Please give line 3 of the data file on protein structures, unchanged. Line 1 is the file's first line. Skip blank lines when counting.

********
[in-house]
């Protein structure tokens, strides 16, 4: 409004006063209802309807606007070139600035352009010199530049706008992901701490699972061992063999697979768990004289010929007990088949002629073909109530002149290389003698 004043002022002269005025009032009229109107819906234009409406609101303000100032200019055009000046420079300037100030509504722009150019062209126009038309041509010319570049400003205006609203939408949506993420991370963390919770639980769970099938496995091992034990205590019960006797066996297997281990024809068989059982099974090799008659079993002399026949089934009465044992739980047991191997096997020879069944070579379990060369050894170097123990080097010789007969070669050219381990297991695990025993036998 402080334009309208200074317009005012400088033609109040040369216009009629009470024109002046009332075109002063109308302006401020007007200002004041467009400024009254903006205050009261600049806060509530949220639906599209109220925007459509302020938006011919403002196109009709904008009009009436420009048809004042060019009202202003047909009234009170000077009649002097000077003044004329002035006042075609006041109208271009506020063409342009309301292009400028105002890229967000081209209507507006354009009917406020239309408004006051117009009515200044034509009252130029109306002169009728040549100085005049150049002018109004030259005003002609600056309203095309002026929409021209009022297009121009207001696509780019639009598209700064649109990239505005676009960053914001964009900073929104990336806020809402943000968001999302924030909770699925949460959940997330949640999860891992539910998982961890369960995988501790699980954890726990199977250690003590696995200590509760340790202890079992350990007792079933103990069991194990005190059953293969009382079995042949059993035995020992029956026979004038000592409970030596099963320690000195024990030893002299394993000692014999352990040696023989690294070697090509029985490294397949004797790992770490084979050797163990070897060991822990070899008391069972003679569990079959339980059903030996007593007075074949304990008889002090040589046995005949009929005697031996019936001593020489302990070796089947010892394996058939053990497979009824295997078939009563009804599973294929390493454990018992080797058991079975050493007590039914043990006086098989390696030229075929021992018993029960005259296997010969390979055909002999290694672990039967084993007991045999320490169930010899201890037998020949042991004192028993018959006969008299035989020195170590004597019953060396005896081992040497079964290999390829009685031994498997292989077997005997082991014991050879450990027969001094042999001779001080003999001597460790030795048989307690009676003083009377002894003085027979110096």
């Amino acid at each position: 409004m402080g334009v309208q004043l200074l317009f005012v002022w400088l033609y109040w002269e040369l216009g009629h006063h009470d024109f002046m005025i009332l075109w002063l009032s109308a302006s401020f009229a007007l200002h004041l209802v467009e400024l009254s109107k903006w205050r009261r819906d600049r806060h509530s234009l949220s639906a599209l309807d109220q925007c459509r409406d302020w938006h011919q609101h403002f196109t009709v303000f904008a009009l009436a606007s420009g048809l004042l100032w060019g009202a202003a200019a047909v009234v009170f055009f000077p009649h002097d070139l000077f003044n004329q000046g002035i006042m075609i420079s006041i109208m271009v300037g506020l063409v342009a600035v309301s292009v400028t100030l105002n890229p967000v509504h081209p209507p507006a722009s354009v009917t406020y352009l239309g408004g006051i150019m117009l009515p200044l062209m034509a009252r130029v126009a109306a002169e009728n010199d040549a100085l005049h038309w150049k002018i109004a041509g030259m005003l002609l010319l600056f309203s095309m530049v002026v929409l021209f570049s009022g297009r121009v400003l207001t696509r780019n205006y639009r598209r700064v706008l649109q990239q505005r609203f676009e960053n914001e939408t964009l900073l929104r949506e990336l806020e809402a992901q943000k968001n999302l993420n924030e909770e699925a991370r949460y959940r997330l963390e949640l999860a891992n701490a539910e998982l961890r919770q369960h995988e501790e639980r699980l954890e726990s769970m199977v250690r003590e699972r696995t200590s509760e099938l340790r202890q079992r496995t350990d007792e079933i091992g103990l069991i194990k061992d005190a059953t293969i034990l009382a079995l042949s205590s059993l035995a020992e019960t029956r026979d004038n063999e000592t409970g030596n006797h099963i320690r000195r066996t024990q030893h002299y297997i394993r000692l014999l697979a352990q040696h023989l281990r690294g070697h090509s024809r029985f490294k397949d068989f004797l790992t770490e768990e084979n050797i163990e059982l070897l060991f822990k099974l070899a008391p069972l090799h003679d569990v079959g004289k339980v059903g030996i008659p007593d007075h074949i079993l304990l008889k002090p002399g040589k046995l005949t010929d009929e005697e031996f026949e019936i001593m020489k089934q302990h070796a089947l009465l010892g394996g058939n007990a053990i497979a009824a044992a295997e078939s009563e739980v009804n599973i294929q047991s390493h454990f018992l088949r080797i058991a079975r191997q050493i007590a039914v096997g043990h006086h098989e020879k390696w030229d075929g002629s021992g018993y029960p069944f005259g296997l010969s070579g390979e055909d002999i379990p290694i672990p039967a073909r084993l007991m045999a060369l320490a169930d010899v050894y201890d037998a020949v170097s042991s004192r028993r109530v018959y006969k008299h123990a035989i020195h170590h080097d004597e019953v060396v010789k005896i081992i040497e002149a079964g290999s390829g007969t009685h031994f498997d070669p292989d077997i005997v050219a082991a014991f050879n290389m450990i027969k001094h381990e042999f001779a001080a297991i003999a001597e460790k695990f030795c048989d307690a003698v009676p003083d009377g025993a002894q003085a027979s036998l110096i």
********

């Amino acid at each position: 409004m402080g334009v309208q004043l200074l317009f005012v002022w400088l033609y109040w002269e040369l216009g009629h006063h009470d024109f002046m005025i009332l075109w002063l009032s109308a302006s401020f009229a007007l200002h004041l209802v467009e400024l009254s109107k903006w205050r009261r819906d600049r806060h509530s234009l949220s639906a599209l309807d109220q925007c459509r409406d302020w938006h011919q609101h403002f196109t009709v303000f904008a009009l009436a606007s420009g048809l004042l100032w060019g009202a202003a200019a047909v009234v009170f055009f000077p009649h002097d070139l000077f003044n004329q000046g002035i006042m075609i420079s006041i109208m271009v300037g506020l063409v342009a600035v309301s292009v400028t100030l105002n890229p967000v509504h081209p209507p507006a722009s354009v009917t406020y352009l239309g408004g006051i150019m117009l009515p200044l062209m034509a009252r130029v126009a109306a002169e009728n010199d040549a100085l005049h038309w150049k002018i109004a041509g030259m005003l002609l010319l600056f309203s095309m530049v002026v929409l021209f570049s009022g297009r121009v400003l207001t696509r780019n205006y639009r598209r700064v706008l649109q990239q505005r609203f676009e960053n914001e939408t964009l900073l929104r949506e990336l806020e809402a992901q943000k968001n999302l993420n924030e909770e699925a991370r949460y959940r997330l963390e949640l999860a891992n701490a539910e998982l961890r919770q369960h995988e501790e639980r699980l954890e726990s769970m199977v250690r003590e699972r696995t200590s509760e099938l340790r202890q079992r496995t350990d007792e079933i091992g103990l069991i194990k061992d005190a059953t293969i034990l009382a079995l042949s205590s059993l035995a020992e019960t029956r026979d004038n063999e000592t409970g030596n006797h099963i320690r000195r066996t024990q030893h002299y297997i394993r000692l014999l697979a352990q040696h023989l281990r690294g070697h090509s024809r029985f490294k397949d068989f004797l790992t770490e768990e084979n050797i163990e059982l070897l060991f822990k099974l070899a008391p069972l090799h003679d569990v079959g004289k339980v059903g030996i008659p007593d007075h074949i079993l304990l008889k002090p002399g040589k046995l005949t010929d009929e005697e031996f026949e019936i001593m020489k089934q302990h070796a089947l009465l010892g394996g058939n007990a053990i497979a009824a044992a295997e078939s009563e739980v009804n599973i294929q047991s390493h454990f018992l088949r080797i058991a079975r191997q050493i007590a039914v096997g043990h006086h098989e020879k390696w030229d075929g002629s021992g018993y029960p069944f005259g296997l010969s070579g390979e055909d002999i379990p290694i672990p039967a073909r084993l007991m045999a060369l320490a169930d010899v050894y201890d037998a020949v170097s042991s004192r028993r109530v018959y006969k008299h123990a035989i020195h170590h080097d004597e019953v060396v010789k005896i081992i040497e002149a079964g290999s390829g007969t009685h031994f498997d070669p292989d077997i005997v050219a082991a014991f050879n290389m450990i027969k001094h381990e042999f001779a001080a297991i003999a001597e460790k695990f030795c048989d307690a003698v009676p003083d009377g025993a002894q003085a027979s036998l110096i």